The Reagan Revolution, whatever its tenets, resulted not in principled conservativism, but in a corporate takeover of the state, as Galbraith has described in his book. By the way, this digression on Galbraith's early work is not from the book, but our contribution with an assist from Wikipedia.

The American economic model in Galbraith's view, is not the free rein to the markets and public be damned approach of Reagan and Bush, but is the structure created by the New Deal. The institutions, Galbraith writes, "are neither purely private nor wholly public. They are not like the socialist welfare institutions of Europe, but neither are they private enterprise."

Some are supported by state spending -- entitlements, but also bank credit, credit guaranetees, and implicit guarantees, and -- Galbraith is writing prior to the massive bailouts when he says -- quote --- the expectation of rescue in the event of trouble. Mortgages, health, agriculture, and the military are some of the other areas receiving massive public subsidies.

And Galbraith is also adamant about the need for standards, which rises from the delusion that markets will produce a competitive market price. Quoting

"As economic theorists know, the real world is necessarily devoid of any such thing [as a competitive market price]. If there is one administered, or controlled, or monopolistic price in the system -- an oil price or an interest rate -- then even if all the other markets are perfectly competitive, all of them will be "distorted" by the presence of that one monopolistic price ...


The fact is that monopoly and market power are not only pervasive, they are at the center of economic life. The very purpose of a new technology is, of course, to create a monopoly where none previously existed.



That being so, prices and wages would serve a quite different function in the real world than the market model assigns to them. Instead of being set so as to maximize efficiency in production, they are set essentially by social relations between groups of workers and by the pattern of prices that are explicitly controlled. They express, in other words, the preixisting matrix ...

... Seen in this light, deregulation of wages and prices ... is nothing more than a rearrangement of social power relations. And the consequences have little or nothing to do with the efficiency whereby a good or service is produced...

p. 179-180

Tuesday, June 9, 2009

James K. Galbraith - What! Respect among political differences? Bruce Bartlett and James K. Galbraith 10.19.09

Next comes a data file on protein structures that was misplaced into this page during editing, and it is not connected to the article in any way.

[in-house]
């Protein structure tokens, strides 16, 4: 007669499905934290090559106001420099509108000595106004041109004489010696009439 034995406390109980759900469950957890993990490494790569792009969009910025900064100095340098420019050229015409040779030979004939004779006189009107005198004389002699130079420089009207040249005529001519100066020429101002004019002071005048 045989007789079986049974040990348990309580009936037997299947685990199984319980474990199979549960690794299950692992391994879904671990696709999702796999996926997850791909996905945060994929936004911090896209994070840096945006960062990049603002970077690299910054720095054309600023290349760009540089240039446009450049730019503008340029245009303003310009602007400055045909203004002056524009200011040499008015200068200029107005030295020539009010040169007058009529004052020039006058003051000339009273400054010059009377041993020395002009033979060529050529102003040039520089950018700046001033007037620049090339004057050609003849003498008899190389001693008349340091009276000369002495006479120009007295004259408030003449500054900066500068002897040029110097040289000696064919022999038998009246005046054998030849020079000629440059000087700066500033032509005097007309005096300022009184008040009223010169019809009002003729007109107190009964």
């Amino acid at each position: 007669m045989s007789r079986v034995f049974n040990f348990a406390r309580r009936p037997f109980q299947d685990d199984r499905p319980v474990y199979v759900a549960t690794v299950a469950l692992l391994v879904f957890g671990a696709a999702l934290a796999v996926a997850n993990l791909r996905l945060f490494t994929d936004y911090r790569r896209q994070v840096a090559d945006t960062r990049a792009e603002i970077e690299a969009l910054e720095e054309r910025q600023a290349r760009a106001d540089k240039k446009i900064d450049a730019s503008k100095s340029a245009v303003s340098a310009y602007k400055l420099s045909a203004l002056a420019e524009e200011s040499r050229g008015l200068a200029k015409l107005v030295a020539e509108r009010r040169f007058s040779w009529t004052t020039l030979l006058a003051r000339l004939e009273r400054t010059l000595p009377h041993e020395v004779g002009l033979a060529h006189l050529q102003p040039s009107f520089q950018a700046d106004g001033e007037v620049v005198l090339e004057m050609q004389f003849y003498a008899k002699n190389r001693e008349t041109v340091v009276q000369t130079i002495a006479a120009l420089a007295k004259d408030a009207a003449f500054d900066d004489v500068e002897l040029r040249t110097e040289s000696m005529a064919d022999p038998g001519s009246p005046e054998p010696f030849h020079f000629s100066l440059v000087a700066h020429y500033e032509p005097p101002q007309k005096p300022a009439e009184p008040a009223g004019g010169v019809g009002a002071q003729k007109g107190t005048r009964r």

Here James K. Galbraith welcomes Bruce Bartlett into the fold.  This may be overstating the situation.  But it's nice that progressives (and nobody is more progressive than James K.) and conservatives (and nobody is more principled in conservativism than Bruce) can talk without throwing bricks.  Here, from Bartlett's blog.
Galbraith on Bartlett
Last night James K. Galbraith hosted a forum on the firedoglake website about my new book. Jamie is now a professor of economics at the University of Texas at Austin, but back in the early 1980s he and I alternated as executive directors of the Joint Economic Committee of Congress. Following is Jamie's introduction to the forum. BB

In January 1981, Bruce Bartlett and I took over direction of the staff of the Joint Economic Committee -- he on the Republican and I on the Democratic side.  Our situation was unique: a bicameral committee, evenly divided between Democrats and Republicans, no majority either way.  This, at the start of the Reagan revolution, which he favored and I opposed.

Bruce was a resolute supply-sider, having drafted the Kemp-Roth tax cuts. I was a resolute Keynesian, who had helped draft the Humphrey-Hawkins Full Employment Act. His specialty was taxation, mine was monetary policy. We were both twenty-nine years old.

Stalemate would have been possible but we took a different path, creating flexible subcommittees and turning the JEC into an open forum on every economic issue. The result was an exceptionally productive two years, and an enduring friendship - though we agreed on nothing then and not all that much even now.

Bruce's views are, in my view, romantic: he is (or was, until this book) a small-government conservative and a fiscal hawk. But he thinks deeply and writes honestly -- something that is not easy to do without tenure.  For his apostasy in the matter of George W. Bush, some years back, Bruce paid with his job.

It would appear however that apostasy is an acquired taste. In The New American Economy Bruce ladles it out with gusto, and with a message that should cause an entire generation of the American Right true heartburn. The message?  That John Maynard Keynes was really one of their own.

John Maynard Keynes?  The John Maynard Keynes?   How can this possibly be?